Can Treatment For ED Cause Skin Cancer

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A recent study has implicated Viagra as a cause of skin cancer. A study found that men who used the erection-enhancing drug sildenafil (Viagra) were 84% more likely to develop melanoma, a very significant skin cancer. That’s especially important for older men, who are at greater risk for developing melanoma and also at greater risk for dying from it. An estimated 76,000 Americans (more than half of them men) will be diagnosed with melanoma this year, and almost 10,000 will die from it.

Here are two truths about this work that you need to know. 1) This study does not show that Viagra causes skin cancer. Instead, it shows that in a large group of men, those who said they used Viagra ended up being diagnosed more often with melanoma than those who didn’t use this drug. The study shows a connection, but not a cause. 2). Even if Viagra does promote melanoma, the absolute increase is small.

The study grew out of laboratory research on how Viagra acts on cell-to-cell signaling pathways. This work demonstrated that the drug mimics key parts of a process that lets melanoma cells spread to other parts of the body. Skin cancer that spreads (metastasizes) is hard to control and can end in death.

Over the next decade, among the 29,929 men who said they had never used Viagra, 128 developed melanoma. Among the 1,618 Viagra users, 14 developed melanoma. In other words, 4.3 of every 1,000 who didn’t take Viagra developed melanoma compared to 8.6 of every 1,000 men who took Viagra.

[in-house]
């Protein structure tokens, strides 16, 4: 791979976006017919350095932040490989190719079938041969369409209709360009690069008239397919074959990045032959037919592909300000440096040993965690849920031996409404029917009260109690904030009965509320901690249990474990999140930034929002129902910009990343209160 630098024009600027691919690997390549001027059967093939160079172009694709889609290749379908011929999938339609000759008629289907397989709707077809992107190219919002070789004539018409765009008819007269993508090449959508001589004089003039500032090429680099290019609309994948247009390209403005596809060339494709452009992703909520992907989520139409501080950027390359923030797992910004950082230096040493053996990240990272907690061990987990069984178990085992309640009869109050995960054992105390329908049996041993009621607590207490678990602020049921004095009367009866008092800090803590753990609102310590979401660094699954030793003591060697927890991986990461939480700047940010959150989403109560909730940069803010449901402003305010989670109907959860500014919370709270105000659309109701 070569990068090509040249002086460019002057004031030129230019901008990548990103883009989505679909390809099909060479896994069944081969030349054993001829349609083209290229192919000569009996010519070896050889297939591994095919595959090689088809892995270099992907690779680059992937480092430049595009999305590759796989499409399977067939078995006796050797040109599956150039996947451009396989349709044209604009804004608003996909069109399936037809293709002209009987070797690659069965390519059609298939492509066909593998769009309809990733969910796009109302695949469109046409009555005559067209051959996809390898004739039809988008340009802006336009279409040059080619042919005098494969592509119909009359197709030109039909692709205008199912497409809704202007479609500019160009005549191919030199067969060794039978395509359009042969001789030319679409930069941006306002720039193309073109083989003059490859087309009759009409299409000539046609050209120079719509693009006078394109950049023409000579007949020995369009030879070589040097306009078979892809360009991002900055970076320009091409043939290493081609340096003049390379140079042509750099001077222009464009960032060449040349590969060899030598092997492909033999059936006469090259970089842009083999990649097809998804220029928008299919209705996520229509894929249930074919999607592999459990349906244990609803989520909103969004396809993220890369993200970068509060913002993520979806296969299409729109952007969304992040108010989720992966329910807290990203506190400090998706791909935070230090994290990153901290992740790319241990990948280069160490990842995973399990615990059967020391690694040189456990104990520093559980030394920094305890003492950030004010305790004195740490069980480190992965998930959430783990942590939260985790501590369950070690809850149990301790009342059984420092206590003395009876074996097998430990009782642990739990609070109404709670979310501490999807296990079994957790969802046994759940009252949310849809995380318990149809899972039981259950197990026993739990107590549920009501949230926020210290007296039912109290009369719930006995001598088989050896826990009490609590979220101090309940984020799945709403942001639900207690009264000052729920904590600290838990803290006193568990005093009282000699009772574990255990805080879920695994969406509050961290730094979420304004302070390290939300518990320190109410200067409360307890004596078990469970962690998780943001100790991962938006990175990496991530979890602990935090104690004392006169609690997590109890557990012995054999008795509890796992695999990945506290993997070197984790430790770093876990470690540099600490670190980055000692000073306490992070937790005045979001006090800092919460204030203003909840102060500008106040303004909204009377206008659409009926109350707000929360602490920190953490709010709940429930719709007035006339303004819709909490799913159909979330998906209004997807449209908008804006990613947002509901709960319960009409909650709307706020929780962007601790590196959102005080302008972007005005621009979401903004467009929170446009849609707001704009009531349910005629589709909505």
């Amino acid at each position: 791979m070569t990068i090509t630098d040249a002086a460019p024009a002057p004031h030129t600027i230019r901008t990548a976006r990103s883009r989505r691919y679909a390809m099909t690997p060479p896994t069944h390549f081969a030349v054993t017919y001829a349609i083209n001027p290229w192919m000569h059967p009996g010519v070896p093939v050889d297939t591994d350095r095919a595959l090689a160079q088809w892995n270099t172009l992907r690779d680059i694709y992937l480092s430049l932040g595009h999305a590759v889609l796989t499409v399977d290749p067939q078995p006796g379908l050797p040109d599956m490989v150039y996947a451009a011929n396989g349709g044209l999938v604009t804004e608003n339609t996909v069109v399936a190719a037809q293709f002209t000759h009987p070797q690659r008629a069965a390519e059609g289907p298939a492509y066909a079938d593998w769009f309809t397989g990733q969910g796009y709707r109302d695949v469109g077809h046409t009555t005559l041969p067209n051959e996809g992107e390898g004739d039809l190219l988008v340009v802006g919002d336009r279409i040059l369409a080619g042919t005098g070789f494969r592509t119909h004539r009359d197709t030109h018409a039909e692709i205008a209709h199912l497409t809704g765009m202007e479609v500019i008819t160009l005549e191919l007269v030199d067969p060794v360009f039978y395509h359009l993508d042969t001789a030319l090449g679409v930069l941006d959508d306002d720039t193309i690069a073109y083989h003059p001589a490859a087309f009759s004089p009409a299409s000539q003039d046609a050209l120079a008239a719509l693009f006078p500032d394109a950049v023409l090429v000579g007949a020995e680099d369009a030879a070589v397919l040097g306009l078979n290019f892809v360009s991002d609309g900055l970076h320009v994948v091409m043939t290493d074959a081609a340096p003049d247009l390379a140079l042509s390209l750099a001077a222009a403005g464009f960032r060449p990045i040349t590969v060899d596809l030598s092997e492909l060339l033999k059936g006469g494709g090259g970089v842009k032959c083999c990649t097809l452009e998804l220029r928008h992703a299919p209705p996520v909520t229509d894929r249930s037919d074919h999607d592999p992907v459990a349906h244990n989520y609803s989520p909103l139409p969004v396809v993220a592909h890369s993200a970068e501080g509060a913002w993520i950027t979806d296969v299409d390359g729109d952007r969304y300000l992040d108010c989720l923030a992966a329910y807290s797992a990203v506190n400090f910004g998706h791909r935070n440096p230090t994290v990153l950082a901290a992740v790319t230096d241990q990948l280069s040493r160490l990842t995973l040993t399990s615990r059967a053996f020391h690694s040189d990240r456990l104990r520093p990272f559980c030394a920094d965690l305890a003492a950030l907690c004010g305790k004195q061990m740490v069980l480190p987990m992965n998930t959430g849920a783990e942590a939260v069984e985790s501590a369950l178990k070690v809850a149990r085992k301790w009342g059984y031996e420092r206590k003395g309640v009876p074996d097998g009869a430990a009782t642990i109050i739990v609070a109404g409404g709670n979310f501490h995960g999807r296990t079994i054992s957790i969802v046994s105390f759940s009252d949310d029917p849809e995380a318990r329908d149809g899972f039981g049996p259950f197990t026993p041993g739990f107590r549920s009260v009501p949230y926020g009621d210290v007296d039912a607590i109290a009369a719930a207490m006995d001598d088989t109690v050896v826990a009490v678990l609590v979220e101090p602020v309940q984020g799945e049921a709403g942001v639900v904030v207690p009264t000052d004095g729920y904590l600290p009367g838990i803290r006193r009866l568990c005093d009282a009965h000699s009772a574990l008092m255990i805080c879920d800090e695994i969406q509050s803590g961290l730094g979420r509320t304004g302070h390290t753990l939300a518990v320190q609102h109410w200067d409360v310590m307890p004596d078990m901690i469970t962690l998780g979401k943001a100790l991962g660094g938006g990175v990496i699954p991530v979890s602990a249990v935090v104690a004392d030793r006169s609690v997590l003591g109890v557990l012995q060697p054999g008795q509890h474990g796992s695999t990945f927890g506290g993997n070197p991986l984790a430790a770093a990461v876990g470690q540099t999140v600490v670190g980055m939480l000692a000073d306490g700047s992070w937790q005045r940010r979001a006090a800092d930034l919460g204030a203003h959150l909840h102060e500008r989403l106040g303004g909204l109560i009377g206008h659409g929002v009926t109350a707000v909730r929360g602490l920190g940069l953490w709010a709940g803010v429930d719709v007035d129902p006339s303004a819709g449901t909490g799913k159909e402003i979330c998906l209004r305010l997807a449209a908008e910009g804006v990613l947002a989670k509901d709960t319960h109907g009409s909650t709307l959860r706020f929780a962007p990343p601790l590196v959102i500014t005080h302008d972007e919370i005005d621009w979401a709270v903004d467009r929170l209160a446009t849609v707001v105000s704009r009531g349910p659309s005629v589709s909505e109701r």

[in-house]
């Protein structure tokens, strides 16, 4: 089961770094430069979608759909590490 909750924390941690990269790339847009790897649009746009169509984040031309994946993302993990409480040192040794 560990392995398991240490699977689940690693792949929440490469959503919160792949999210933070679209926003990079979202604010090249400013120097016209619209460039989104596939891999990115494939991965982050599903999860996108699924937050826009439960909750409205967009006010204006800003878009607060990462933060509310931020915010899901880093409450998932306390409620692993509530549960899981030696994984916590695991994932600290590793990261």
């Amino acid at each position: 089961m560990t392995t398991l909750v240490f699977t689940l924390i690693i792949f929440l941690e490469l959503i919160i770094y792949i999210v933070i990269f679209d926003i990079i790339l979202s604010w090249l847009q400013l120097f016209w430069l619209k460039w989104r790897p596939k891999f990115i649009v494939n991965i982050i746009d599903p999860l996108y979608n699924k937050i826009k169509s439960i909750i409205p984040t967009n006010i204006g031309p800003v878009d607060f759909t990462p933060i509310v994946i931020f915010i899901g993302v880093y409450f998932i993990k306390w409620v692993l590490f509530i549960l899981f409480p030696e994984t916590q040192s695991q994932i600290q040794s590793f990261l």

After statistical adjustments, the increase from 4.3 to 8.6 is the 84% increase in risk that many news reports focused on. Researchers call that the relative risk (one group compared to another). The absolute increase, 4.3 cases per 1,000 men, represents an increase of 0.43%.

Whether a similar connection might exist between other erectile dysfunction drugs and melanoma isn’t known.
The raw numbers suggest that the risk for melanoma associated with Viagra is small. It’s even smaller than what was reported in the study because not all of the 14 cancers in the Viagra group can be attributed to the drug. Many factors affect a man’s risk of melanoma—the most important of which are age and cumulative exposure to ultraviolet (UV) radiation.
Should men who use Viagra worry about getting melanoma? Right now, no one can say. The relationship could be pure coincidence.
My advice to men: Protect your skin from too much sun and have routine skin checks to identify melanoma and other types of skin cancer early, while they are still treatable.

Bottom Line: In short, be afraid—but not of Viagra. Be concerned about getting too much sun and pay attention to weird-looking moles that could turn into metastatic cancer. Cover up when you go outside, and use a broad-spectrum sunscreen liberally when you do go out into the sun to work and play.

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